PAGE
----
What was agreed at COP26? What the Glasgow Pact says about emissions and coal
In a dramatic ending to the COP26 climate summit in Glasgow, a deal was agreed - but only after the phrasing on coal was watered down
After two weeks of negotiations, the delegates at the COP26 summit came to an agreement on the wording of the Glasgow pact on Saturday night (13 November), one day after the official finishing time of the conference.
The deal will strengthen countries’ emissions-cutting targets for 2030 by the end of next year in a bid to limit dangerous warming - but the decision to change the wording from “phase out” to “phase down” unabated coal use following a last minute push by China and India has received sharp criticism.
What was agreed in the Glasgow Pact?
While the Glasgow Pact was watered down at the last minute, prompting angry responses from European and vulnerable countries, it is the first explicit mention of fossil fuels in a UN climate agreement.
The deal aims to keep limiting global warming to 1.5C above pre-industrial levels “alive” or within reach, in the face of a huge gap between the action countries are taking and what is needed to meet the goal.
In the wake of the “Glasgow Pact” being gavelled through – more than 24 hours after the official finishing time of the conference, there were warnings that the 1.5C goal was “on life support”.
The final deal also commits more funding for developing countries to help them adapt to climate impacts, but the pledges don't go far enough to limit temperature rise to 1.5C.
The deal also outlines that countries have promised to meet next year to pledge further major carbon cuts.
What did Alok Sharma say?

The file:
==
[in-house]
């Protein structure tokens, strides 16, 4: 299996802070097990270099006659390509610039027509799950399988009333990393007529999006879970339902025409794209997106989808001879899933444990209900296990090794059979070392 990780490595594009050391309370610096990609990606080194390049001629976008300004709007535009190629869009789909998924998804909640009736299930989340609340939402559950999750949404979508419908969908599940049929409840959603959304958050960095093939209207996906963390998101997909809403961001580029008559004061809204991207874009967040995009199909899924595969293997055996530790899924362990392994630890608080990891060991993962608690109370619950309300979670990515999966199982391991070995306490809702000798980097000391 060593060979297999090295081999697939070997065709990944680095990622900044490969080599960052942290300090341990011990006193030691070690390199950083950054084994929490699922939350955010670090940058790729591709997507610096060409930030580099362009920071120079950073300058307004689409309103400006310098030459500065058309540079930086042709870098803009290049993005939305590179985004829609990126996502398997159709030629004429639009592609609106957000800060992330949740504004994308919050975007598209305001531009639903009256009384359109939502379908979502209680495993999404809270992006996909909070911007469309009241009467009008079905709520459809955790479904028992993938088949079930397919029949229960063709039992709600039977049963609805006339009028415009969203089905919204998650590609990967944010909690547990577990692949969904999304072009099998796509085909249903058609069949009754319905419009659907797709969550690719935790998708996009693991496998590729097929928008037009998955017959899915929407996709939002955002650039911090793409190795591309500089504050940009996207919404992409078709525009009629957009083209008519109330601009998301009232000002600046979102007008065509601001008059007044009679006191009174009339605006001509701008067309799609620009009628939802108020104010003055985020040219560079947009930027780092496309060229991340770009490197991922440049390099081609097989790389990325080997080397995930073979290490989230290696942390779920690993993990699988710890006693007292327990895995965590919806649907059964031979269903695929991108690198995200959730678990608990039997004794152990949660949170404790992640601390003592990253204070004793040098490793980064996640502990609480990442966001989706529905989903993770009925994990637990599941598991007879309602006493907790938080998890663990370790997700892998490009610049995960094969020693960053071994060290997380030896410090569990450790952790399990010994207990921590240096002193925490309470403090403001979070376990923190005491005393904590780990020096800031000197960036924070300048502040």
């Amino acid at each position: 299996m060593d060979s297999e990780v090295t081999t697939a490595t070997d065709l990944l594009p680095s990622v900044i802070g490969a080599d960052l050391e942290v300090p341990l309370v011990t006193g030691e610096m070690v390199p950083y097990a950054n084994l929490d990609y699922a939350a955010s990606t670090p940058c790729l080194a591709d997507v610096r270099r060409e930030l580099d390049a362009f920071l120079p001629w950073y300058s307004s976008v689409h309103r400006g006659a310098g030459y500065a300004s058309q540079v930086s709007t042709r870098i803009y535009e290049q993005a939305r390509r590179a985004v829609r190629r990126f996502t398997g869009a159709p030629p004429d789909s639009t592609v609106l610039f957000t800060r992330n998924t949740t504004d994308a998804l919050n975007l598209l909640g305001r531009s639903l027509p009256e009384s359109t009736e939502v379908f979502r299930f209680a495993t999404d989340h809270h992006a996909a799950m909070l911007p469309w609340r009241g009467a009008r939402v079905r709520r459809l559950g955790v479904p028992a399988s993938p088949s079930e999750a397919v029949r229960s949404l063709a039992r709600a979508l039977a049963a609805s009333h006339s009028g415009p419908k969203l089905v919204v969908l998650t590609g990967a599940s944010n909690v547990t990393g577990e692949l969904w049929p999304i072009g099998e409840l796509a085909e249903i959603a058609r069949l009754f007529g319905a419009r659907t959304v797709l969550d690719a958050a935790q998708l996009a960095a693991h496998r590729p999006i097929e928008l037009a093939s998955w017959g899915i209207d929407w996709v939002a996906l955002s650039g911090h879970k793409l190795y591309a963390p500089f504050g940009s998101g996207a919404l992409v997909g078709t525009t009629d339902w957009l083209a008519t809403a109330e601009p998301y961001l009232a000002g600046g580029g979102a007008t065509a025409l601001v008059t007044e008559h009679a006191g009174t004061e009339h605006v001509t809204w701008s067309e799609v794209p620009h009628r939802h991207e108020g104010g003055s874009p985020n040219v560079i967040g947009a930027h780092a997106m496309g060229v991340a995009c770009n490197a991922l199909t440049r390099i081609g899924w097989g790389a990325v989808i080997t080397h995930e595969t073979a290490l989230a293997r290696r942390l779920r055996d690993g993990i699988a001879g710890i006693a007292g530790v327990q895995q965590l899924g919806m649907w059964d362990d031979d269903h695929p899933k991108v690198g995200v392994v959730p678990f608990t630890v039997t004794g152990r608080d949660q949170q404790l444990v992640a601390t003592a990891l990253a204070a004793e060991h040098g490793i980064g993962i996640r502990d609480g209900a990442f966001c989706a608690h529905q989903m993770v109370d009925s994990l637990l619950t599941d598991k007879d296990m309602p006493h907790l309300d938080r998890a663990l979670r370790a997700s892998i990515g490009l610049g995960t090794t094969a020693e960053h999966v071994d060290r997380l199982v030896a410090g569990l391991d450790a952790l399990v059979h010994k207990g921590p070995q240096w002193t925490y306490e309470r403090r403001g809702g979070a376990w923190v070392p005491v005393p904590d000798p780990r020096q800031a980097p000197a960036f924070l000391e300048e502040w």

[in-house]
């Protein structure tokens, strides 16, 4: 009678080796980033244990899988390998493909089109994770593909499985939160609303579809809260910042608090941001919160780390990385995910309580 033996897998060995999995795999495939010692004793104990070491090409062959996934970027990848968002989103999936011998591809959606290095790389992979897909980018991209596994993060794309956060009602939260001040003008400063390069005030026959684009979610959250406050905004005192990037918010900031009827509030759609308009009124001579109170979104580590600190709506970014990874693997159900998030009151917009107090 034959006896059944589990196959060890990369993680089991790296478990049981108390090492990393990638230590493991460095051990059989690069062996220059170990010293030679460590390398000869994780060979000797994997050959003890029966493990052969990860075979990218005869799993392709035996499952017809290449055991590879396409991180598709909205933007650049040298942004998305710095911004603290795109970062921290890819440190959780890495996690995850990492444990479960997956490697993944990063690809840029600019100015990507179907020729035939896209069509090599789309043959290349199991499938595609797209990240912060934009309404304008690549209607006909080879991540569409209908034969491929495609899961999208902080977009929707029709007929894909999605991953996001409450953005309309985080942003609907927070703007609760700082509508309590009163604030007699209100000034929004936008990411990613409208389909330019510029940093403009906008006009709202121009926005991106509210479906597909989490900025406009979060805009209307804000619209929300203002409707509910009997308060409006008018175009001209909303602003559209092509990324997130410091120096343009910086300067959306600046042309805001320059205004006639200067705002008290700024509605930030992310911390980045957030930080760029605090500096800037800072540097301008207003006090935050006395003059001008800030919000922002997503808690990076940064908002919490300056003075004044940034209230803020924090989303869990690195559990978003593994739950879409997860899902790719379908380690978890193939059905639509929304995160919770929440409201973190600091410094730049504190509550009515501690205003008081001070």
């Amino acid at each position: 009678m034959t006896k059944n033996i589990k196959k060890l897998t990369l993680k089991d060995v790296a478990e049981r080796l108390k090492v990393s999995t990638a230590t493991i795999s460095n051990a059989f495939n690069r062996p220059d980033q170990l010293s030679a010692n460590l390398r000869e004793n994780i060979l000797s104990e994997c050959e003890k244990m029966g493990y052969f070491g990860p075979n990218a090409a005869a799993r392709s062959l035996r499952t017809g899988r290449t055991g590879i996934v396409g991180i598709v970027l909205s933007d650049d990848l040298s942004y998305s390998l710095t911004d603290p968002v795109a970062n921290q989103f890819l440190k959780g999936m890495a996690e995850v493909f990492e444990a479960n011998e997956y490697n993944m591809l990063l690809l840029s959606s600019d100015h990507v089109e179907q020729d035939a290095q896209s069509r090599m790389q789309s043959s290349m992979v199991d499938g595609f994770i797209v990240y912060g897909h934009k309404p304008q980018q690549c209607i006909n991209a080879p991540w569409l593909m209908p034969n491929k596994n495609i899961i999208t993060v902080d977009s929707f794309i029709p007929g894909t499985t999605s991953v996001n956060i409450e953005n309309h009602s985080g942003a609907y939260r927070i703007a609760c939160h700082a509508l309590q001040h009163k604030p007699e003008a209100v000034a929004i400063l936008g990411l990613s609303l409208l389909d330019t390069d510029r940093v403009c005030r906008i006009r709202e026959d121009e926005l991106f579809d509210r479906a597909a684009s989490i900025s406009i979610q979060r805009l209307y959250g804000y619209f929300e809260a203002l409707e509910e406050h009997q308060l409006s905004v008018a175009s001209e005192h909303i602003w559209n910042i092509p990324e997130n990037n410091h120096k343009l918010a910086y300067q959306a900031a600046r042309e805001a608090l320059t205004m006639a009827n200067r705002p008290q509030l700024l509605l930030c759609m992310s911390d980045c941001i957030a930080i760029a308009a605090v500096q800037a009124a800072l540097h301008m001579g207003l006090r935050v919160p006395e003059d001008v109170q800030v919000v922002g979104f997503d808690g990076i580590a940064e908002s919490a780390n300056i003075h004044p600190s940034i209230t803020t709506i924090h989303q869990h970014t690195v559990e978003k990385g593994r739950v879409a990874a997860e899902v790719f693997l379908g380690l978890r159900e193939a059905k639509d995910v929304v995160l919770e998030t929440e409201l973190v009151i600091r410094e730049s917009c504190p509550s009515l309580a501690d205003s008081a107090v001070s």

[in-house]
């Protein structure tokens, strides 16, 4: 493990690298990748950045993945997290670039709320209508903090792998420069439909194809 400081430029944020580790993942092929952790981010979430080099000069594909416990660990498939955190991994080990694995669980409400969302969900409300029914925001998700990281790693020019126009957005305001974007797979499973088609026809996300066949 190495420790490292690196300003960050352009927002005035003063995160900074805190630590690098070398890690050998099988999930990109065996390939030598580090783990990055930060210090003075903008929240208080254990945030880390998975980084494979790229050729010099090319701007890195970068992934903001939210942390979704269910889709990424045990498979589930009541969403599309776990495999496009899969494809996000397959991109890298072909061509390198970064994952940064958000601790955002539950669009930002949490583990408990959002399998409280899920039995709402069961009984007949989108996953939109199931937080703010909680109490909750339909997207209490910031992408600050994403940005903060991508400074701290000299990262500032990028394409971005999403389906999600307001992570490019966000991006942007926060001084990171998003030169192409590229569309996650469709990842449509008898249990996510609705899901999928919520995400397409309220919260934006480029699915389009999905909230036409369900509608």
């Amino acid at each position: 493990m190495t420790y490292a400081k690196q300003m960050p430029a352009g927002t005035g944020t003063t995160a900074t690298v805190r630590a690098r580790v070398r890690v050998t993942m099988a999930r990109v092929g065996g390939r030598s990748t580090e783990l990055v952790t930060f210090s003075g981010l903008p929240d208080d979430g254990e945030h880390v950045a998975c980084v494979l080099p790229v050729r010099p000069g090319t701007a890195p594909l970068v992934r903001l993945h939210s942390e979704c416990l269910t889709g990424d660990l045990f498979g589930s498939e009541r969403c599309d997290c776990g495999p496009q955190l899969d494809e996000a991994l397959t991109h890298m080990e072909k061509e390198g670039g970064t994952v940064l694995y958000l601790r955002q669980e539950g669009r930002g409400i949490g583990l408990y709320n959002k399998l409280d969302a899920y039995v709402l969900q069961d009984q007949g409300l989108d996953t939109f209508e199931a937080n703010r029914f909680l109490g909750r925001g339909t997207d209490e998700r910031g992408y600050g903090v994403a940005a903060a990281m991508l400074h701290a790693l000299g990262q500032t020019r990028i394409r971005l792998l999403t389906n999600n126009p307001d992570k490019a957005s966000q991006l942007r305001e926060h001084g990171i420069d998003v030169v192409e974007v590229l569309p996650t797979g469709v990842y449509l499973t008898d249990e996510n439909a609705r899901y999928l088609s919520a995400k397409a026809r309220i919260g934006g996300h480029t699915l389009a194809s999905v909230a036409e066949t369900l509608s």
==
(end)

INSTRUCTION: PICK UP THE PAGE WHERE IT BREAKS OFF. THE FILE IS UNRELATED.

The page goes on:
A visibly emotional Alok Sharma, the president of COP26 who had been hurrying between negotiating teams in the final hours of negotiations, said he was “deeply sorry” for the way that events had unfolded.
He added: “I also understand the deep disappointment, but as I think that you have noted, it’s also vital that we protect this package.”
He then appeared to choke up, as the delegates in the room broke into applause.
How has the deal been received?
Many island states, including the representative for Fiji, criticised the proposed change to call on parties to “phase-down” rather than “phase-out” coal.
He said: “What we would like to express was not just our astonishment but our immense disappointment in the manner in which this has been introduced.”
EU Executive vice president Frans Timmermans said he was “disappointed” that the language on coal had been diluted.
“It is no secret to this gathering that the European Union would have wanted to go even further than the initial text in the cover agreement on coal,” he said.
He continued: “This is a consequence of our own painful experience with coal. We all know that European wealth was built on coal.
UN secretary general Antonio Guterres said the approved texts from Cop26 were a compromise that took important steps, but the “collective political will was not enough to overcome some deep contradictions”.
He warned: “Our fragile planet is hanging by a thread. We are still knocking on the door of climate catastrophe.”
Labour leader Sir Keir Starmer said of the agreement: “There has been modest progress toward the challenges we face – which is important.
“But we have seen too many promises for tomorrow, not the action that the climate emergency demands today. Boris Johnson bears some responsibility for that.
“Glasgow has been a missed opportunity – a summit too often of climate delay not climate delivery”.
Scotland’s First Minister Nicola Sturgeon said: “The Glasgow Climate Pact does not contain everything that every country wanted and there is understandable disappointment that key issues were watered down in the final hours, but there can be no doubt that the Glasgow summit has made progress on some important issues.
“The importance of capping temperature increases at 1.5 degrees is no longer questioned and the need for countries to come back next year with higher contributions to tackling emissions may just be enough to keep 1.5 alive – if countries including Scotland really do deliver on our commitments.
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